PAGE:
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Double-fatal caught on camera renews scrutiny for intersection

Couple killed despite safety improvements.


The crash that killed a couple July 22 at Ohio 73 and Township Line Road was caught on camera by a man who wants officials to re-install a flashing yellow traffic signal removed five years ago.

The double-fatal accident was the first deadly crash there since 2009, when a dip in the road that limited sight distance was flattened and the flashing light was replaced with stop signs.

Dallas Keith set up a home surveillance camera system that recorded the accident and that has captured other crashes and near collisions. The videos are recorded on a computer and posted at tl73.org.

“The purpose of this website is not to provide macabre entertainment. It is to document and maintain a record of events and bring some level of awareness to the community about the potential hazards of this location from the perspective of a long-term resident,” Keith said on the website.

Officials said the reconstructed intersection is safer than it was before the improvements.

The three-vehicle crash July 22 ended the lives of Robert and Margaret Large, a long-time Springfield couple heading to their retirement home in Indiana.

No charges have been filed against Jacqueline Montgomery, the 45-year-old teacher from Leesburg in Highland County who is suspected of causing the crash resulting in the death of the Larges.

The video — and witnesses — indicate Montgomery, driving southbound on Township Line, continued through a stop sign into the flat bed of a heavy lumber truck eastbound on 73, causing the truck to cross the center line into the path of the Larges’ westbound minivan. The Larges, both 66, were pronounced dead at the scene.

Montgomery “has no direct memory of the crash or occurrences prior to it,” according the crash report released by the Ohio Highway Patrol.

Keith said the crash supported his campaign to bring back the flashing yellow light.

“I think that would have been more visible,” said Keith.

The intersection is no longer among the top 10 in Clearcreek Twp. in terms of crashes, Clearcreek Twp. Police Chief John Terrill said.

“Now you see that intersection,” Terrill said. “I’m not sure that 20 devices there would have helped. A stop sign’s a stop sign. She didn’t even hesitate.”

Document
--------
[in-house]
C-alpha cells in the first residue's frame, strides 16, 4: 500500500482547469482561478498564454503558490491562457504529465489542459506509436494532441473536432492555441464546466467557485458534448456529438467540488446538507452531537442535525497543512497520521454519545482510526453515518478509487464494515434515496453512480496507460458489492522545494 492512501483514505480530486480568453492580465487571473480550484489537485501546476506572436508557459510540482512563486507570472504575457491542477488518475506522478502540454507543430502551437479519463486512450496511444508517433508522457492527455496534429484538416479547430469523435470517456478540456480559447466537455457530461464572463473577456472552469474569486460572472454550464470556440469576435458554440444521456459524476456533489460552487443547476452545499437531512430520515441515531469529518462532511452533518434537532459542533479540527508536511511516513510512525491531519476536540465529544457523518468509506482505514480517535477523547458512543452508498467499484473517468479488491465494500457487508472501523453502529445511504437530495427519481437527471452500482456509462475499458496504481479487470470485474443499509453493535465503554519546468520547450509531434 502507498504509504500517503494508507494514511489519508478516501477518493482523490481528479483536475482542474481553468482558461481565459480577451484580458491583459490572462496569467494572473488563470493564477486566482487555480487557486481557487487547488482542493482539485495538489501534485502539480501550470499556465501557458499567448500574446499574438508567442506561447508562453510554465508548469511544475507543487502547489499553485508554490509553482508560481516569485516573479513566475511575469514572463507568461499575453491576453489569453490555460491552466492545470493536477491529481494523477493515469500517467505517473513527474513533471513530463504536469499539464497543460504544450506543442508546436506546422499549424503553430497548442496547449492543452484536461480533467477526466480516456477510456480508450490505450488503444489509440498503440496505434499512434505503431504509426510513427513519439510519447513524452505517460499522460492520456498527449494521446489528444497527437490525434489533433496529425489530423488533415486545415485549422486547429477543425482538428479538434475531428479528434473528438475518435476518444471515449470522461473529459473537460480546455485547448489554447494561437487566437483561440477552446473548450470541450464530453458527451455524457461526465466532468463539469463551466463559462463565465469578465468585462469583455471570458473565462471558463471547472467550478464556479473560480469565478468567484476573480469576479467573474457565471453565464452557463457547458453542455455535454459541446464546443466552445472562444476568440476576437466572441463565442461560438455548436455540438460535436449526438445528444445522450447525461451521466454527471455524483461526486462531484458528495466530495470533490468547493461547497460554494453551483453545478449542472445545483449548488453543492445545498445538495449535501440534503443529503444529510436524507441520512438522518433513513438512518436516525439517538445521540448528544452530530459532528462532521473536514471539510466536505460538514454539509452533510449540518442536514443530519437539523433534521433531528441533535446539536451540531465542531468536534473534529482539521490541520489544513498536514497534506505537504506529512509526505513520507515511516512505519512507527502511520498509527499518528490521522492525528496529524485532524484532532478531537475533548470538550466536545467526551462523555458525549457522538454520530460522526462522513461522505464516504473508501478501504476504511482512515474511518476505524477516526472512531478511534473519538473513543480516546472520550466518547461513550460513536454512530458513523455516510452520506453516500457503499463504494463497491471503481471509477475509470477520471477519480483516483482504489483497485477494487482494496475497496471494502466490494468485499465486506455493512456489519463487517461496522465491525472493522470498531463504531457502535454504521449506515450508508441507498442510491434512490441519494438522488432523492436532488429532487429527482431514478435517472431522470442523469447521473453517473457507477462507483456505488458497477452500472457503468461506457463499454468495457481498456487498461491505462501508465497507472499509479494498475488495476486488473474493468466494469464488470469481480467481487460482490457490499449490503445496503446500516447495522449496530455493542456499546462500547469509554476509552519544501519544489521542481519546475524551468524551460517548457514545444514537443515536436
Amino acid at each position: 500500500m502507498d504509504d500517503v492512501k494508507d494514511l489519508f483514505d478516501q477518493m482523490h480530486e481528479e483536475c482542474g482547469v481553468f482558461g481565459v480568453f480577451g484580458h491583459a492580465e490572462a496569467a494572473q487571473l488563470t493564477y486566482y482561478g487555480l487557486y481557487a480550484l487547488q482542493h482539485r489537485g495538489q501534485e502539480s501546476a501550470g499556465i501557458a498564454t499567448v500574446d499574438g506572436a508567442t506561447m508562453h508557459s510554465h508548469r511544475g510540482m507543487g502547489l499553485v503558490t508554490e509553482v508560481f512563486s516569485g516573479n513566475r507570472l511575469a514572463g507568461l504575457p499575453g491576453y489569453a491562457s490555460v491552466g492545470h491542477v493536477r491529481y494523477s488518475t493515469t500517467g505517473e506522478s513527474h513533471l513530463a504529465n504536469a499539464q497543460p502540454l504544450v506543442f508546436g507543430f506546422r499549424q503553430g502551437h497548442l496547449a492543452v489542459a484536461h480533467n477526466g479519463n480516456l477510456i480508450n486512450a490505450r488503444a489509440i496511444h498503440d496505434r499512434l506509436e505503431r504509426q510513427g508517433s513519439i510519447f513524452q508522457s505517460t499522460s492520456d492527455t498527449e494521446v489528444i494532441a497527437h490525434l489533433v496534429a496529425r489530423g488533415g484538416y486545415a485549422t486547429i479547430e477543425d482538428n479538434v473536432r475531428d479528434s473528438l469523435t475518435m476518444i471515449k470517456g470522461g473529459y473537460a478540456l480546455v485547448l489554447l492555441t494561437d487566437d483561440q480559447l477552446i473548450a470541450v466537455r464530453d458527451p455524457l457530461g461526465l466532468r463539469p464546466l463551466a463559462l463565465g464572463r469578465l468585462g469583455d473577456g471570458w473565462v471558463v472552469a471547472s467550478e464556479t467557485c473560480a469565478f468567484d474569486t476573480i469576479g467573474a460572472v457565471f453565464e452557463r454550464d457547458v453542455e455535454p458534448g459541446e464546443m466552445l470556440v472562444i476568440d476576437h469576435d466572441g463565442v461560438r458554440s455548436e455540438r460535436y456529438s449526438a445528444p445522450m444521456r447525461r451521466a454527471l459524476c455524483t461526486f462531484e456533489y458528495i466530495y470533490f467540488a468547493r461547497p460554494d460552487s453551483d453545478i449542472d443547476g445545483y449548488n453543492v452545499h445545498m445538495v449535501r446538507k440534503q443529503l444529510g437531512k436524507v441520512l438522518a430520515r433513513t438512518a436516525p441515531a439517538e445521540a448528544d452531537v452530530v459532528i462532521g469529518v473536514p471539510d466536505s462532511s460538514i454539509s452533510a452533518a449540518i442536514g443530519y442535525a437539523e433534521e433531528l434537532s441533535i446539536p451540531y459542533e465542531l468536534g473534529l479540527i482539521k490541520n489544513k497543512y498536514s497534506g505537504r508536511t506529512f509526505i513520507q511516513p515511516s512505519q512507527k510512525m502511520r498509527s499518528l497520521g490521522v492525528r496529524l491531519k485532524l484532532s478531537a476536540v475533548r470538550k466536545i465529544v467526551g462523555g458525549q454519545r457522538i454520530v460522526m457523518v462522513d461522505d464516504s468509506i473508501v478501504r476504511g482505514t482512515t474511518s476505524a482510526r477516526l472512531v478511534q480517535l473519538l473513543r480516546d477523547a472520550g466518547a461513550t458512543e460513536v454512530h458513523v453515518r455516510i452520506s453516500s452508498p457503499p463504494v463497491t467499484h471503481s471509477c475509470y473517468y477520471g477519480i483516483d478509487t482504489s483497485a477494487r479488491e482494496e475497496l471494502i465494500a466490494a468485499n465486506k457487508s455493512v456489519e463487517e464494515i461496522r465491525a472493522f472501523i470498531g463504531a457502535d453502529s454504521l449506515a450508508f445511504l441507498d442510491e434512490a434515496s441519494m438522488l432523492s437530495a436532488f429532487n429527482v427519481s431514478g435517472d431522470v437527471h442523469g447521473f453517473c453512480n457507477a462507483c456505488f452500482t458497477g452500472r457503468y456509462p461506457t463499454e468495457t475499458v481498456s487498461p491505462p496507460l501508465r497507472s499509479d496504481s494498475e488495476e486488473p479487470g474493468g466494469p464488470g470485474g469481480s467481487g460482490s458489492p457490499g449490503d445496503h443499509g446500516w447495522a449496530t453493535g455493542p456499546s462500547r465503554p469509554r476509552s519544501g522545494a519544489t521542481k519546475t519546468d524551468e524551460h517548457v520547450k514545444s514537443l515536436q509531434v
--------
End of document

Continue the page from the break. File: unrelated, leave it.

In 1996, a flashing yellow light was placed at the intersection, warning approaching motorists of the upcoming hazard. In 2009, the light came down after the county paid a contractor $1 million to flatten a dip, just east of the intersection, and add turn lanes from 73 onto Township Line.

Township Line Road is a popular north-south route between Greene and Montgomery counties and Warren County, with few stop signs. Ohio 73 is the main east-west route across northern Warren County. Cars often travel at speeds of 60 mph or faster on both roads.

After the changes, Keith and others appealed to transportation officials for the caution light. While the county made the improvements, the status of the flashing light is up to ODOT.

“Once the project is complete, there will be over 800 feet of sight distance available,” an ODOT official said in response to one appeal. “Since the sight distance will be corrected with this project, the intersection control beacon will no longer be needed and will be removed.”

From 2005-2008, 13 angle crashes occurred at the intersection as drivers from Township Line failed to yield to 73 traffic, according to ODOT. The ODOT data did not break down the totals, and the Ohio Highway Patrol was only able to provide data since 2009.

Since then, no fatal accidents, but six injury and seven property damage crashes, have occurred at the intersection, according to state records.

“I give ‘em credit. It shocked all of us, the improvement it did make,” Keith said.

Since the Large double fatal, some have called to add rumble strips or a red light at the intersection. Keith still wants ODOT to put back the flashing yellow light.

“I think it would cut down on the messier ones,” he said.

The county has no plans for more improvements. ODOT added signage in 2012 and has no plans to put back the light since the sight problem has been corrected, according to officials.

“When we had the beacon there, we had accidents,” said ODOT spokeswoman Sharon Smigielski said. “A traffic light isn’t necessarily a cure-all. It’s up to the motorist to obey any and all traffic devices on the roadway.”


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